Another vehicle to encourage discussions on scientific issues is through theater plays and dramas. I recently attended a science play where two Nobel Prize-winning physicists came together to play the roles of two other Nobel Prize-winning physicists (Michael Frayn’s Tony award-winning science play, Copenhagen). My review: http://www.independent.com/news/2010/mar/12/copenhagen-music-academy-west/ Although the play was set in the 1940’s, it is an example of the many ethical and scientific concerns that a community as a whole needs to address about developing technologies (a modern-day example being nanotechnology).

        1. Thanks Aarti. Really appreciate the link to the piece on reading of Copenhagan – what a great idea!

          I’m afraid I’m a total convert when it comes to using art to explore and engage on science – theater especially :-). What I find fascinating about theater in particular is the way that it enables complex and emotive ideas to be explored once-removed: the actors can express thoughts ad ideas that the audience members – while they resonate with them – could never express directly without conflict and confusion ensuing.

  5. Yes, good point Dexter. Prof Robert Winston in his new book Bad Ideas, which is fab, goes as far as to say ‘If we benefit from scientific progress, we need also to understand that we have a duty to learn more about science so that we can exercise a voice in how it is used and be aware of implications if it is misused.’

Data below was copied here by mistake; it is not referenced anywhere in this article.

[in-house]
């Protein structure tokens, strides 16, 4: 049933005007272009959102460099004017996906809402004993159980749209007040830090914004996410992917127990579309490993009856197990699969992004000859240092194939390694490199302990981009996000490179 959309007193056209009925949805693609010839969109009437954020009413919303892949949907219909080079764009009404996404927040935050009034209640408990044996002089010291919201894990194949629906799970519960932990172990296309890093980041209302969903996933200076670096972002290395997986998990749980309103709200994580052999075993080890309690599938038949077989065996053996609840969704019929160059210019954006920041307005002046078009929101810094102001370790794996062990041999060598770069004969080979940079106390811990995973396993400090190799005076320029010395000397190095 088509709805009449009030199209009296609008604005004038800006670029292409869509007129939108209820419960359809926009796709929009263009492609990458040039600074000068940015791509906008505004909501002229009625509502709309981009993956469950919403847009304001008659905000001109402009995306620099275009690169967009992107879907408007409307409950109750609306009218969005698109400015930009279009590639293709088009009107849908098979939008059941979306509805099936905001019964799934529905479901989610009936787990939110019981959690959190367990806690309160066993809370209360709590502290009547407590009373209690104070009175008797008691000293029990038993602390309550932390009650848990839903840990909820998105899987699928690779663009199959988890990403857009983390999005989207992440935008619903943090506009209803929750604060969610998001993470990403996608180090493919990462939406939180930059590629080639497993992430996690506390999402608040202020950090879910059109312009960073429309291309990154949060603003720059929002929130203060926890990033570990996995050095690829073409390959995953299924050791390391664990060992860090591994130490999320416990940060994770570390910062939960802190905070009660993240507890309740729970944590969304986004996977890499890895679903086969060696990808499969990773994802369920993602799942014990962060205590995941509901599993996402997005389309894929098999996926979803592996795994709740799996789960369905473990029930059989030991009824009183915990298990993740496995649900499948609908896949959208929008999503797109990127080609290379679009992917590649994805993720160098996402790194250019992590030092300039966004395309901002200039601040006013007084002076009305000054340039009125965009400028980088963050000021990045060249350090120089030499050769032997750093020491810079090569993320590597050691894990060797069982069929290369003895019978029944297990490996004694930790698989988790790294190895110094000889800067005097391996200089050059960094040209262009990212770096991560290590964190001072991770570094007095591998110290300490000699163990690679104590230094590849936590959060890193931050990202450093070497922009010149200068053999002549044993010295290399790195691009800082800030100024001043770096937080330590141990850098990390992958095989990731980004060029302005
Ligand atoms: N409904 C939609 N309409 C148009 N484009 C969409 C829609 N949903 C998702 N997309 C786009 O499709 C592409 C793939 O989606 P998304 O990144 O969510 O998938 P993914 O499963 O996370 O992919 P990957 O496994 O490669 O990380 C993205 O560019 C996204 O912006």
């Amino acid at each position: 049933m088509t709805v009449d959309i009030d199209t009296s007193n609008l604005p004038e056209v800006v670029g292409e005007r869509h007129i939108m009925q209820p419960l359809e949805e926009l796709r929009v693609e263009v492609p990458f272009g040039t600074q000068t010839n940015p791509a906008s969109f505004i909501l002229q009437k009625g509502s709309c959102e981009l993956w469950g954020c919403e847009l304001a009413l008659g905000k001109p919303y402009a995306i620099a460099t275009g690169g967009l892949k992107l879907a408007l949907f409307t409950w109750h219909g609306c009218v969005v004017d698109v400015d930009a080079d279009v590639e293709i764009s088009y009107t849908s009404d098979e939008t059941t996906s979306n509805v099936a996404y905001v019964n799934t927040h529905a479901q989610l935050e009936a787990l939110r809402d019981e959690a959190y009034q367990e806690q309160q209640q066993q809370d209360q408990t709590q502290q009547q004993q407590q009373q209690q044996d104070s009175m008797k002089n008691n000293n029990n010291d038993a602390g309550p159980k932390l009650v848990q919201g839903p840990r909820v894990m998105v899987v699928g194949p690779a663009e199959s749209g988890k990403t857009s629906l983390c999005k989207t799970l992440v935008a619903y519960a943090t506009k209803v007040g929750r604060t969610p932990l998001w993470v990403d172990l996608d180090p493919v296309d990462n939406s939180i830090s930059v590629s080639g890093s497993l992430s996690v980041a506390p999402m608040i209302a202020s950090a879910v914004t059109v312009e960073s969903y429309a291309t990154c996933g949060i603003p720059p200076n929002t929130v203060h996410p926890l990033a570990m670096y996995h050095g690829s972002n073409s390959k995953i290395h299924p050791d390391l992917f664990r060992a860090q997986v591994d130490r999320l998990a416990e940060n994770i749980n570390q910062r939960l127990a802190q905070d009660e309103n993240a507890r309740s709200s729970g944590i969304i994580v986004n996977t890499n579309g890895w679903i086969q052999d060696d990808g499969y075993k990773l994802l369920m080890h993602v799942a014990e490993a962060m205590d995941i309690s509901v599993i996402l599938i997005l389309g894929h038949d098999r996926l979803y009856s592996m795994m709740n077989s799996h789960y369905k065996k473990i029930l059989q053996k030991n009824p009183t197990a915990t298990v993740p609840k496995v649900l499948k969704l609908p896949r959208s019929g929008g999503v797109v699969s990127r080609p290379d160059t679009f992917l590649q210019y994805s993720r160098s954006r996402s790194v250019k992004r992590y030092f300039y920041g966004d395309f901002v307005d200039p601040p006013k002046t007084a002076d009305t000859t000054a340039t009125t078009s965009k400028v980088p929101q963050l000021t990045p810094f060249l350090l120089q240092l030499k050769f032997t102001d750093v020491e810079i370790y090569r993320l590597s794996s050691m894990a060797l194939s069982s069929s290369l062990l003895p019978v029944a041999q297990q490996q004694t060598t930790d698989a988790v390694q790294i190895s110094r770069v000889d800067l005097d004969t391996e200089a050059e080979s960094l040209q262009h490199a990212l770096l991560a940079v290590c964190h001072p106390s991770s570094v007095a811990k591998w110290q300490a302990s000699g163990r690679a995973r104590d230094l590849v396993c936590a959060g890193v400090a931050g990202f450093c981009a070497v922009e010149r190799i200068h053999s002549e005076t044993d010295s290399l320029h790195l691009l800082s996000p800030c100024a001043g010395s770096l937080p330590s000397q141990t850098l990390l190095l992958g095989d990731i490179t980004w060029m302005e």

I am seeing him on Monday and very excited to see what he is up to following on from this brill book.

  6. Speaking of engagement with science, it’s quite ironic that that RCUK is suggesting that scientists should engage the public more given that funding to Intute, http://www.intute.ac.uk, a major resource under the UK academic/research umbrella is having its funding cut.

    1. Thanks David – this is a serious disconnect that I didn’t address above: the chasm between intent and funding! The same issue arose recently with the excellent information site on nanotechnology – http://nanoandme.org – where future funding was in doubt. It seems that on the one hand the UK government really gets public engagement, but on the other hand doesn’t get it enough to consider it worth funding well!

  7. ….and then they do fund awful this on-line aspect of the supposedly ground-breaking public engagement project on Geoengineering http://geoengineering.dialoguebydesign.net . Called…Experiment Earth! Give me strength!

    Also interesting is that the Geoengineering scientists I have heard from think it is daft to consult on things that are not at all feasible and will never get funding. They should focus on what might actually happen and not scare people unnecessarily. Much like a public consultation on nanobots perhaps!

  8. Hi Andrew and all! Really interesting comments with special kudos to Dexter for pointing out that citizens have a responsibility too…I look forward to seeing links for Hilary Sutton’s blog-to-be…I have as noted elsewhere (likely hidden somewhere on my blog) mixed feelings about public participation and engagement in funding issues and science policies…in principle, I am for public engagement… I think it’s important and necessary…that said, this ‘wisdom of the crowd’ thing works well in some situations but not in all and it’s my experience that when these new, exciting concepts are taken up that other things are ignored or swept up away…still you and David Bradley note that the spirit of public participation/engagement may be willing but the funding weak…so perhaps, my concern is a little premature…in any event, I’m glad to see this discussion…take care, Maryse